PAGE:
WHAT WE KNOW
Mel and Tim formed the soul duo who sang the 1969 hit, “Backfield in Motion.”
They also sang, “Starting All Over Again.”
Both of which are appropriate for the Packers’ running back corps.
The backfield is in motion, indeed, with the addition of second-round pick Eddie Lacy and fourth-round pick Johnathan Franklin. Thus, the Packers will be starting all over again to develop a running game that produced a 22nd-ranked 3.9 yards per carry in 2012, a 26th-ranked 3.9 in 2011 and a 27th-ranked 3.8 in 2010.
“We have to get in pads to find out what’s real and what’s perception,” coach Mike McCarthy said. “We’ll be better, I promise you that. Big letters.”
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WHAT WE DON’T KNOW
Just who will make good on McCarthy’s promise is the big unknown.
Lacy wasn’t overly impressive during the offseason practices, but at 230 pounds, his time to shine will be when the pads come on and he has the opportunity to run through tacklers.
“Something like that,” Lacy said with a knowing smile. “For a bigger back, practice is a little harder with just helmets on. When we get in the pads, it will be a lot more physical.”
Franklin stood out immediately. Not only did he show burst to get through a hole and excellent hands out of the backfield, but he showed potential as a third-down back. Two plays stood out, again, with the caveat of these not being full-contact practices: On one, he picked up Mike Neal, who was blitzing from outside linebacker; on another, he stepped up in the middle to block Johnny Jolly, who outweighs Franklin by more than 100 pounds.
Barring an injury, Lacy and Franklin are all but ensured roster spots. That leaves James Starks, Alex Green and DuJuan Harris in limbo, and undrafted Angelo Pease as a wild card. Of the three holdovers, Harris had far and away the best production and would seem to be on relatively safe footing entering camp. Including playoffs, Harris averaged 4.15 yards per carry and rushed for four touchdowns in his six games. All the other running backs combined averaged 3.38. Neither Starks (3.59 average) nor Green (3.44) were active for the two playoff games, as McCarthy thought Harris and past-his-prime Ryan Grant were better options.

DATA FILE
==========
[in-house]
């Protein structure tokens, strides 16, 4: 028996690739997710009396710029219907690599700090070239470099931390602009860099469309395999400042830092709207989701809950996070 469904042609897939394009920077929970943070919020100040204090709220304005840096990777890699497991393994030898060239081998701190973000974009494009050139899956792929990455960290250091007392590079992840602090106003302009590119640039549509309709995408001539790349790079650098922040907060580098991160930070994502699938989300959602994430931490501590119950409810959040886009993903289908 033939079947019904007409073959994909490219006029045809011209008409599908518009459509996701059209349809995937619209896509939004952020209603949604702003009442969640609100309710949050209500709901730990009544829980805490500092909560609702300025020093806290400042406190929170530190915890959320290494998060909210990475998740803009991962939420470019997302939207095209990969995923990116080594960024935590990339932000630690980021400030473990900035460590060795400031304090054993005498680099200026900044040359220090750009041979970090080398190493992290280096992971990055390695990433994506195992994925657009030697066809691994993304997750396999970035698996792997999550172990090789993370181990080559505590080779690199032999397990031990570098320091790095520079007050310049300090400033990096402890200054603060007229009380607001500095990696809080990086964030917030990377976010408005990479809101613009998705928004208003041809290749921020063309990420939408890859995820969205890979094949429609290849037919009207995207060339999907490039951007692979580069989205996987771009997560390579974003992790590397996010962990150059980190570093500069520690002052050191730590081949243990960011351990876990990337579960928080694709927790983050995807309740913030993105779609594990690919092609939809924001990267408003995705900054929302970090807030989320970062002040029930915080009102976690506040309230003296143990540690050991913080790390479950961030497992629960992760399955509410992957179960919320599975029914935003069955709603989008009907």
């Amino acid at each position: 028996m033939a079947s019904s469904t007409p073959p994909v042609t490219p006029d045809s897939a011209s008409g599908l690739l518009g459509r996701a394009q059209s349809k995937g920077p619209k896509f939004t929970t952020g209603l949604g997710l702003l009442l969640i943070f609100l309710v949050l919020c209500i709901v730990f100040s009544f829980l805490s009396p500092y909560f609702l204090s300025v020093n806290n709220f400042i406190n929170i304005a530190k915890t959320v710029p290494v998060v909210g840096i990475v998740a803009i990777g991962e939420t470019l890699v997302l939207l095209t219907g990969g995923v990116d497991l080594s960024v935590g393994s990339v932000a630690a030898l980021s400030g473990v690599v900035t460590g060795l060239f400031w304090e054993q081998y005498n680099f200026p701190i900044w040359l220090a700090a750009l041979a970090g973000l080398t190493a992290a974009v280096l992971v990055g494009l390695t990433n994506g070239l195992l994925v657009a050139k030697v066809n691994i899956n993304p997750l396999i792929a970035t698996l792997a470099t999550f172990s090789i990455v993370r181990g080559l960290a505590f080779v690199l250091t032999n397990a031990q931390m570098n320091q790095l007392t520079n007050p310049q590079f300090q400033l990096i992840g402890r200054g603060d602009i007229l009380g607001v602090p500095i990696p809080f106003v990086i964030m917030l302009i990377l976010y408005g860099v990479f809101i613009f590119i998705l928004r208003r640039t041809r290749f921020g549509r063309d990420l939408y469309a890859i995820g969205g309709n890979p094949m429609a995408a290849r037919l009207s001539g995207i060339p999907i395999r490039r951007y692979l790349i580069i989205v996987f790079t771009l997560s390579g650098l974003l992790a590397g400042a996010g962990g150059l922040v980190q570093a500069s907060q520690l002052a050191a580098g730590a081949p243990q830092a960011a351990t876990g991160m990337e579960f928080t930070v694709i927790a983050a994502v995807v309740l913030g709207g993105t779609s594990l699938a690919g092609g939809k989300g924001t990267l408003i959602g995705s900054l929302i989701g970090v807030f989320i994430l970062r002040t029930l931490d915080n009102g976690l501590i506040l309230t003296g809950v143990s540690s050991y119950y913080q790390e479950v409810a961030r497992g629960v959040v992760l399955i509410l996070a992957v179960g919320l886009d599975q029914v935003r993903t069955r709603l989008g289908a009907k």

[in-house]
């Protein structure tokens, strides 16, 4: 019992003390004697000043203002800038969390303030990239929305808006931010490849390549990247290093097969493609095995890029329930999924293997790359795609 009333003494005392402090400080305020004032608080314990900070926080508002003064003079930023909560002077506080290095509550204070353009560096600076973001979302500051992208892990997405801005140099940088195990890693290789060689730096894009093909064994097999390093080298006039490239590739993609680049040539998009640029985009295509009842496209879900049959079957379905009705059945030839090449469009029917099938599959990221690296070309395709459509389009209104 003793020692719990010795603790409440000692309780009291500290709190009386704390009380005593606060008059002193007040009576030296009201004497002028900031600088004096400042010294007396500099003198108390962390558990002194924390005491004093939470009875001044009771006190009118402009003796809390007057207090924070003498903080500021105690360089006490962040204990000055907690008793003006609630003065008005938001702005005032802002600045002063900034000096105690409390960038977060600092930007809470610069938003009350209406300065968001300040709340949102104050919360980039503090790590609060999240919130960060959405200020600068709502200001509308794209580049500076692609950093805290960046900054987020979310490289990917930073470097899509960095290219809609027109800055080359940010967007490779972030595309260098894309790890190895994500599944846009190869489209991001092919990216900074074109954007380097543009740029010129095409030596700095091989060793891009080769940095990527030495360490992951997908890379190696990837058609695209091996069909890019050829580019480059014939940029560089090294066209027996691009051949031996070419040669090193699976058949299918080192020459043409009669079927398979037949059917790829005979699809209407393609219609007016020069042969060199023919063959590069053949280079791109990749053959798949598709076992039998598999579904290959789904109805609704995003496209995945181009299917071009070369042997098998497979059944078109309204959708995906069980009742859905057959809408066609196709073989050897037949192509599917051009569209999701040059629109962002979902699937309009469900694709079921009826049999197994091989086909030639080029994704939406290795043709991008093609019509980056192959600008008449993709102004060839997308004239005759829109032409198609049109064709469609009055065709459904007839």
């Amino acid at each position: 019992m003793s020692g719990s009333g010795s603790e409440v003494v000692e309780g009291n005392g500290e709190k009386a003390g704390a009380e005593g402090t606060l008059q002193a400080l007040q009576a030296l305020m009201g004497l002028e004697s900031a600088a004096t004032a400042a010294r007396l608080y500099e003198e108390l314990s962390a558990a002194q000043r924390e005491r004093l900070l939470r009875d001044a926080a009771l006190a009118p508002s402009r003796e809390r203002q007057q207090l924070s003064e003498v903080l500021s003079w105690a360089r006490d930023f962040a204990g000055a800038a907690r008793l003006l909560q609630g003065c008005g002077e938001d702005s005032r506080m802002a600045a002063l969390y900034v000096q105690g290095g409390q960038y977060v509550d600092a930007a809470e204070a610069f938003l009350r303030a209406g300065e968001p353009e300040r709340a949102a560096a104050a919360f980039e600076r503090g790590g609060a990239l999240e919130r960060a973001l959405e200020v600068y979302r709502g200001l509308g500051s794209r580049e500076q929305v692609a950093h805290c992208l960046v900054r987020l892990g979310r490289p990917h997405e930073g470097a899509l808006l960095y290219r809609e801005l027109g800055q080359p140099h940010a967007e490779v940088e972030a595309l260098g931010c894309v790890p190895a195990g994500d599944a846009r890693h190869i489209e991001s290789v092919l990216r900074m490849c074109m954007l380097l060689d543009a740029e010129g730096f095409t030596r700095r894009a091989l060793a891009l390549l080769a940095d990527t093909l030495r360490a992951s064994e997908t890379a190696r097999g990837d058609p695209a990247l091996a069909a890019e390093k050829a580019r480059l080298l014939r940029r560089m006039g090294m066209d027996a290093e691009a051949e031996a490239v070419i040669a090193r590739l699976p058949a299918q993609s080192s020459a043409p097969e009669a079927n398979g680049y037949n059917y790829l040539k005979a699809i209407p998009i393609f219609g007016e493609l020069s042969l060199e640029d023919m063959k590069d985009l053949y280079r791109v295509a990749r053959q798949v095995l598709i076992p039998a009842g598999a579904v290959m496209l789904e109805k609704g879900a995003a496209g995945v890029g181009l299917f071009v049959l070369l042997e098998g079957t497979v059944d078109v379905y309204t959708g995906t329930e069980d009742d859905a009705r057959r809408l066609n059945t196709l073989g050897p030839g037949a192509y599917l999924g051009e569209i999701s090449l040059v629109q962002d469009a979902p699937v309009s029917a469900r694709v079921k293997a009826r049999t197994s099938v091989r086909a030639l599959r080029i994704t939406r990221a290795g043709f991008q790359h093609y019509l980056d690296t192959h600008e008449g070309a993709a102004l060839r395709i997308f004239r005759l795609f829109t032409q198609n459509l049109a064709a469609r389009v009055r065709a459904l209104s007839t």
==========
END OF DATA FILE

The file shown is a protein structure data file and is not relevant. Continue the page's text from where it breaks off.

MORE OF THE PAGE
If either Starks or Green are considered the odd man out, perhaps the edge goes to Green for getting one more chance. Starks, who is entering his final season under contract, has played in 22 of a possible 48 regular-season games. Green, with two years left on his contract, tore his ACL early as a rookie in 2011 and wasn’t 100 percent in 2012. Thus, the Packers probably don’t know what they’ve got in the former third-round choice.
“I think we’ve got flashes and glimpses from before the injury,” running backs coach Alex Van Pelt said. “I’ll tell you, that’s a tough kid in the room. The guy worked his butt off through all that stuff last year and came back and didn’t play at 100 percent and never complained one time. I know I’ve got a hard worker. I’m excited to see him another year healthier and his explosion and everything he brought to the table before the injury.”
BATTLE TO WATCH
Fullback: Whoever survives at running back, McCarthy will probably use a rotation based on matchups, situations and hot hands. There could be some intrigue, however, at fullback. John Kuhn does everything well but, with Lacy, he probably won’t be needed as the short-yardage back and, with Franklin, probably won’t be needed as the third-down back, either. Thus, Kuhn’s importance to the roster goes down tremendously, considering he’s never been the best blocker. Undrafted Jonathan Amosa was a powerful blocker at Washington. If that transfers to the NFL and he shows he can catch an occasional checkdown, this could be an unexpectedly hot battle.
NUMBER TO NOTE
2.2: Starks averaged 2.2 yards after contract and Green averaged 2.1. According to ProFootballFocus.com, 59 running backs had at least Starks’ total of 71 rushes. Only 21 averaged 2.2 yards or less after contact. Harris, in 34 regular-season carries, averaged 2.8 after contact.
Van Pelt, on managing reps in training camp: “There’s limited reps and a lot of guys rolling through right now. It’ll sort itself out, but I do look at reps and I do try and fit the style of runs that we’re having on that day to the back. Eddie may get more of the two-back stuff, or Johnathan might get more of the single-back stuff, and James (as) a bigger body (is) more of the two back. More the style of the run, trying to split the reps up so guys can feel comfortable in the role we feel we’ll have for them during the season.”
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Bill Huber is publisher of Packer Report magazine and PackerReport.com and has written for Packer Report since 1997. E-mail him at email@example.com, or leave him a question in Packer Report’s subscribers-only Packers Pro Club forum. Find Bill on Twitter at twitter.com/PackerReport.